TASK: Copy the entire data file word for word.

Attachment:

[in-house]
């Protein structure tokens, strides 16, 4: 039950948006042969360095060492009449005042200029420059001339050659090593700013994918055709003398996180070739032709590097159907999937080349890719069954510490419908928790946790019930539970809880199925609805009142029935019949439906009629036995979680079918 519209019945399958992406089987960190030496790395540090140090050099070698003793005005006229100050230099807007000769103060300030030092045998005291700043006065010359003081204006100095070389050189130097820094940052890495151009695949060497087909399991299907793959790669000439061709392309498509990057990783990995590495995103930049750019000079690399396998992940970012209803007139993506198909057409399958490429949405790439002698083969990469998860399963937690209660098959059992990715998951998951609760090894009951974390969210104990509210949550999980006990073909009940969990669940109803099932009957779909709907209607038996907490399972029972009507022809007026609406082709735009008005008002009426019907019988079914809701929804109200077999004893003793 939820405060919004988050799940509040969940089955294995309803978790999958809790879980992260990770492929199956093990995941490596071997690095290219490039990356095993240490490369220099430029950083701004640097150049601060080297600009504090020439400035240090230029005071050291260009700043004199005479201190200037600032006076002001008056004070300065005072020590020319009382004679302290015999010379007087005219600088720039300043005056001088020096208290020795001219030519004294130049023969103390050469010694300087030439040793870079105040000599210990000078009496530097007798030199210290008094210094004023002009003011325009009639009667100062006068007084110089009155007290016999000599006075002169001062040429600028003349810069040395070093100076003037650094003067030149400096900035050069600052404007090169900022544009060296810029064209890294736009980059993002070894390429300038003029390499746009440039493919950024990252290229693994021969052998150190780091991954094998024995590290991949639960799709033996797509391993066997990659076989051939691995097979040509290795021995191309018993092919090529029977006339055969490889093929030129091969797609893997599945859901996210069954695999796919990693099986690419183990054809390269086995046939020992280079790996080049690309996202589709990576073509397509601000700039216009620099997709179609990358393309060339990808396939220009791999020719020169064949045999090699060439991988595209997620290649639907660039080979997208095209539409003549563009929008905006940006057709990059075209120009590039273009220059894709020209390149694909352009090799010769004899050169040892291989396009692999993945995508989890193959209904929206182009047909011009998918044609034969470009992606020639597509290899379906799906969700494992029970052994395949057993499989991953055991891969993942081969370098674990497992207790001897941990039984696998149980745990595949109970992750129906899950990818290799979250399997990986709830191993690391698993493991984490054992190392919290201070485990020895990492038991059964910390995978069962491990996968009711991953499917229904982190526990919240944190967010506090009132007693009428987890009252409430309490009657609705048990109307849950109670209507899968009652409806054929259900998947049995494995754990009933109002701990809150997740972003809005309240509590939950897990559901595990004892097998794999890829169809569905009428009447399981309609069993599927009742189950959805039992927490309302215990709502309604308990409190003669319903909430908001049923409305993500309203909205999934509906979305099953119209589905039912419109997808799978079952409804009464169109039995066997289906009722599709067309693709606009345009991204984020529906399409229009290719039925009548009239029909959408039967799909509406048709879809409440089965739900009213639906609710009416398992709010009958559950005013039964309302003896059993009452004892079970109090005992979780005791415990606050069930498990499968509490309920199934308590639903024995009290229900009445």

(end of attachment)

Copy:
[in-house]
């Protein structure tokens, strides 16, 4: 039950948006042969360095060492009449005042200029420059001339050659090593700013994918055709003398996180070739032709590097159907999937080349890719069954510490419908928790946790019930539970809880199925609805009142029935019949439906009629036995979680079918 519209019945399958992406089987960190030496790395540090140090050099070698003793005005006229100050230099807007000769103060300030030092045998005291700043006065010359003081204006100095070389050189130097820094940052890495151009695949060497087909399991299907793959790669000439061709392309498509990057990783990995590495995103930049750019000079690399396998992940970012209803007139993506198909057409399958490429949405790439002698083969990469998860399963937690209660098959059992990715998951998951609760090894009951974390969210104990509210949550999980006990073909009940969990669940109803099932009957779909709907209607038996907490399972029972009507022809007026609406082709735009008005008002009426019907019988079914809701929804109200077999004893003793 939820405060919004988050799940509040969940089955294995309803978790999958809790879980992260990770492929199956093990995941490596071997690095290219490039990356095993240490490369220099430029950083701004640097150049601060080297600009504090020439400035240090230029005071050291260009700043004199005479201190200037600032006076002001008056004070300065005072020590020319009382004679302290015999010379007087005219600088720039300043005056001088020096208290020795001219030519004294130049023969103390050469010694300087030439040793870079105040000599210990000078009496530097007798030199210290008094210094004023002009003011325009009639009667100062006068007084110089009155007290016999000599006075002169001062040429600028003349810069040395070093100076003037650094003067030149400096900035050069600052404007090169900022544009060296810029064209890294736009980059993002070894390429300038003029390499746009440039493919950024990252290229693994021969052998150190780091991954094998024995590290991949639960799709033996797509391993066997990659076989051939691995097979040509290795021995191309018993092919090529029977006339055969490889093929030129091969797609893997599945859901996210069954695999796919990693099986690419183990054809390269086995046939020992280079790996080049690309996202589709990576073509397509601000700039216009620099997709179609990358393309060339990808396939220009791999020719020169064949045999090699060439991988595209997620290649639907660039080979997208095209539409003549563009929008905006940006057709990059075209120009590039273009220059894709020209390149694909352009090799010769004899050169040892291989396009692999993945995508989890193959209904929206182009047909011009998918044609034969470009992606020639597509290899379906799906969700494992029970052994395949057993499989991953055991891969993942081969370098674990497992207790001897941990039984696998149980745990595949109970992750129906899950990818290799979250399997990986709830191993690391698993493991984490054992190392919290201070485990020895990492038991059964910390995978069962491990996968009711991953499917229904982190526990919240944190967010506090009132007693009428987890009252409430309490009657609705048990109307849950109670209507899968009652409806054929259900998947049995494995754990009933109002701990809150997740972003809005309240509590939950897990559901595990004892097998794999890829169809569905009428009447399981309609069993599927009742189950959805039992927490309302215990709502309604308990409190003669319903909430908001049923409305993500309203909205999934509906979305099953119209589905039912419109997808799978079952409804009464169109039995066997289906009722599709067309693709606009345009991204984020529906399409229009290719039925009548009239029909959408039967799909509406048709879809409440089965739900009213639906609710009416398992709010009958559950005013039964309302003896059993009452004892079970109090005992979780005791415990606050069930498990499968509490309920199934308590639903024995009290229900009445």